Dear Adobe...

7 years ago from James Caruso, Product Designer at Facebook

  • Scott Johnson, 7 years ago

    Frankly, reducing the fragmentation between products is how you end up with a bloated pile of Photoshop. Each tool has its own place.

    2 points
    • James Caruso, 7 years ago (edited 7 years ago )

      I guess I should be more clear. This sentiment is geared more towards expected interactions and how all of the tools behave rltogether. For example, the fill/stroke/font component in InDesigb is nearly unclickable, whereas in Illustrator it is appropriately sized. Gradients are applied and rendered differently as well. These tools should work in symphony together.

      3 points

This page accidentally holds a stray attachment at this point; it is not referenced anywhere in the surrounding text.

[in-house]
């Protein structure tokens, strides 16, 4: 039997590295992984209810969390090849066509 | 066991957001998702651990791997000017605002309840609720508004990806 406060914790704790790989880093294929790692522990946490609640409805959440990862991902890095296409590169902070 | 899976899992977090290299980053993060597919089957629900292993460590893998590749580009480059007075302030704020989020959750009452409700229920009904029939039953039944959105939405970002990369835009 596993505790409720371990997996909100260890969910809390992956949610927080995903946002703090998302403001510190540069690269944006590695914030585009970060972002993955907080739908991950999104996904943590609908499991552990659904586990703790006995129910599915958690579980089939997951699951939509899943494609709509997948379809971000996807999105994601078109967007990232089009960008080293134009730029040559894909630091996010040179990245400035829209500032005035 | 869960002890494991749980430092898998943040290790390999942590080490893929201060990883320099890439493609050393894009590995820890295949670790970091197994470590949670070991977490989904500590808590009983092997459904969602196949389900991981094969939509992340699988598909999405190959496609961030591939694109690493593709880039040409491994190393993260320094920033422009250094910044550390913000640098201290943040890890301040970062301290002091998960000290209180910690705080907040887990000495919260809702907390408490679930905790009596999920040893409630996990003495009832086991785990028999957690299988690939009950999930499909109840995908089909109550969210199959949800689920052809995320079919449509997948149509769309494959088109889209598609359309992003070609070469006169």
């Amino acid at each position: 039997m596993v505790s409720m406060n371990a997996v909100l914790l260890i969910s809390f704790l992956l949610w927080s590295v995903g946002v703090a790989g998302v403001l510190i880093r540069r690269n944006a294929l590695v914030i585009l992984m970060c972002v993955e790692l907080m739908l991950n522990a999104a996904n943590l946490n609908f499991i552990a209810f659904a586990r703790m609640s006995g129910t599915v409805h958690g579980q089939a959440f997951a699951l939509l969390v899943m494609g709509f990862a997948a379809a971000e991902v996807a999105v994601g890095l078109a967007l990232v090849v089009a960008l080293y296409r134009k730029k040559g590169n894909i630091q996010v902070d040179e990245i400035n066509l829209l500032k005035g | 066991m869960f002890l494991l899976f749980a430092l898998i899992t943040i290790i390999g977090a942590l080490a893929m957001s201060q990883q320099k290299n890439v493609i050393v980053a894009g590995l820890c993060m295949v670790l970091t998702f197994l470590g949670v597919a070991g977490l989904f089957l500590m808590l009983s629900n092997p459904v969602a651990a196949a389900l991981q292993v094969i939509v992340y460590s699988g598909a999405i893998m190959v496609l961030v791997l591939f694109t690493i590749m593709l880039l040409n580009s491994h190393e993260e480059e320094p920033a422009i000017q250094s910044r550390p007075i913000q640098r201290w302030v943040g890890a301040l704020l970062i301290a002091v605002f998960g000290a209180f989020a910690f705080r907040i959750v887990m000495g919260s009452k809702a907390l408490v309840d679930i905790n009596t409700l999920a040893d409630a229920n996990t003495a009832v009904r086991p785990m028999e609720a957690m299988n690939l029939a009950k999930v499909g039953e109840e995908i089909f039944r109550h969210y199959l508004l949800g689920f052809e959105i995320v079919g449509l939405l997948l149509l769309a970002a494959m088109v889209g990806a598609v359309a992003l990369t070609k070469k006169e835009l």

• Scott Johnson, 7 years ago

        Oh, I'm completely with you there. It's pretty ridiculous how each product doesn't have the same experience in that regard.

        It's pretty clear that all their product teams are siloed off and don't talk to each other. If they did, a lot of these problems would be much more insignificant.

        1 point
    • Elliott ReganElliott Regan, 7 years ago (edited 7 years ago )

      Inconsistencies like the color picker being a native element in Ps, and a custom built picker in Ai (and different events when you move your mouse off of the window when dragging a slider). Different antialiasing, different working guides, different icons that mean the same thing, etc.

      Things that may have been built differently by different teams, but with a bit of paint or a UX coordinator, could be made to look.function similarly.

      3 points
      • David Adam EdelsteinDavid Adam Edelstein, 7 years ago

        Yes, exactly. I don't want every product to do everything - it would be better if they were clearly delineated - but I want the overlaps to work the same. I shouldn't have to remember the five different ways the type tool behaves in different environments.

        6 points